Dino Fury Showrunner Explains How Series Bends Rangers ‘Rules’

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More than 25 years after its debut, there is still nothing quite like the Power rangers franchise. With the exception of a brief hiatus between 2009 and 2011, it has been a constant in the ever-changing American television landscape. Channels, streaming services and distribution houses have followed one another. Power rangers? It’s still there. There was that better than you remember 2017 film, the crazy success Boom! comic book series! Studios which continues the adventures of the original Mighty Morphin team, and a whole new list of shows and movies developing by Jonathan Entwistle of I don’t agree with that Fame. Now is a great time to be a fan of Teenagers With Attitude Copyright All Rights Reserved.

Whimsical reboots and comic book getaways aside, the franchise still lives on as a Saturday morning children’s show. It’s been airing on Nickelodeon since 2011 and is ready to welcome its next generation of multi-colored heroes clad in spandex. Power Rangers: Dino Fury takes the franchise back to its prehistoric roots, welcoming a new team of Rangers who draw their power from ancient dinosaurs. Based on the Japanese show Kishiryu Sentai Ryusoulger, it will air this weekend on Nickelodeon.

Before the premiere, SYFY WIRE had the chance to chat with series showrunner Simon Bennett. A veteran of theater, television and film, he told us about the unique process behind the production of a show like Power rangers, what it is like to have to create a show that will appeal to what is truly an audience of all ages, and how do the “rules” Power rangers relax with Dino fury.

Let’s talk a bit about the process by which you and your team create this show, which is unconventional to say the least. How does this affect your work as a showrunner?

It really is. We’re reverse-engineering a Japanese show called Super Sentai and what the writers do is watch each episode and extract what is considered usable footage from each episode. These are usually combat sequences when the Rangers are masked and Zord sequences. In our 22-minute run, two to four minutes are Japanese footage. One of the added challenges of this season is that we had no idea when we were writing where Ryusoulger was going to. We were writing while it was still on the air. So every week the writers and I would sit down and watch an episode and try to figure out what we could use, how that could fit into our overall story arcs.

It is interesting that you are talking about arcs because given the target audience of the show and the length of the seasons, Power rangers tends to be much more episodic than serialized.

We’re trying, mostly for adult fans, to inject more strings for our characters and for our villains this time around. It can provide intrigue and suspense and allow us to use cliffhanger devices. It leaves people guessing. While each episode ends the story cleanly, there isn’t much to say about what will happen next. With Dino fury we have deliberately worked to inject more into the season.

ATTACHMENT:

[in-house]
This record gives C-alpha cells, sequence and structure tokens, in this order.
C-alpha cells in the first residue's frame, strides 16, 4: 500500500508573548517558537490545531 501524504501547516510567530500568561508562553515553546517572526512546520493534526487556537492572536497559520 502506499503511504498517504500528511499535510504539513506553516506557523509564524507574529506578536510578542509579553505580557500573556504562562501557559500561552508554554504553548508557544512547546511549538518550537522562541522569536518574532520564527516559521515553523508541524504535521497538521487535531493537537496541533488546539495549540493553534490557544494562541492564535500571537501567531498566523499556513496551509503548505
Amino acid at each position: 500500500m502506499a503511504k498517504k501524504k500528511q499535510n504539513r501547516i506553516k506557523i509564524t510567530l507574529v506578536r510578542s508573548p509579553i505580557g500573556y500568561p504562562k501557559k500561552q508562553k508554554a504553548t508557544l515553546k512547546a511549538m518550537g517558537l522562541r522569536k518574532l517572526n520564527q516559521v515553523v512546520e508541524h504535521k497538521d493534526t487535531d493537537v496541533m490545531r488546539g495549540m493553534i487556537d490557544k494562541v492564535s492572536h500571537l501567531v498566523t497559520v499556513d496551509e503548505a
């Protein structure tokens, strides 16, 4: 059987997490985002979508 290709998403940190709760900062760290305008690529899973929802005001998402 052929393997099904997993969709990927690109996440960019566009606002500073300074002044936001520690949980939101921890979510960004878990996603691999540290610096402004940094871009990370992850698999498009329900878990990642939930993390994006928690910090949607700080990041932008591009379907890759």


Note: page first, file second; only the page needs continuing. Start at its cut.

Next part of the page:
Going back to the Sentai footage for a moment, is it standard practice during production for you to write the season while the source material is playing? The past seasons have both directly adapted the seasons of Sentai and derived entirely from the context of the story of their source material.

There is no set rule. Previously there were more seasons in the bank that we could shoot at. The best of them have been used. I think what determines what makes a good or a bad season to adapt has to do with the “playful” elements. Obviously, selling toys and incorporating those toys into the show is an important part of how the show works. Also, we need to think about what will work for an American audience. There are some culturally specific things about Sentai that may not translate as easily to an American audience. For example, dinosaurs are universally popular with children ages four to six, while trains? Not as much as the dinosaurs.

As far as our fidelity to the stories goes, I know that in the past there have been more or less shot-for-shot recreations of the seasons of Sentai. Ever since I’ve been involved with the show, and really since Chip Lynn has been on board [as a writer and frequent executive producer of the franchise], the idea was to develop a standalone, unique story and premise that is often quite different from the source material, but still incorporates the combat imagery into the show.

What Haim Saban came up with all those years ago was a formula that made it possible to achieve a high volume of children’s programming at relatively low cost compared to if all this material had to be original footage. Megazord fights and great stunt sequences are the expensive parts of creating an action-based show. That’s why about four minutes are still Japanese pictures.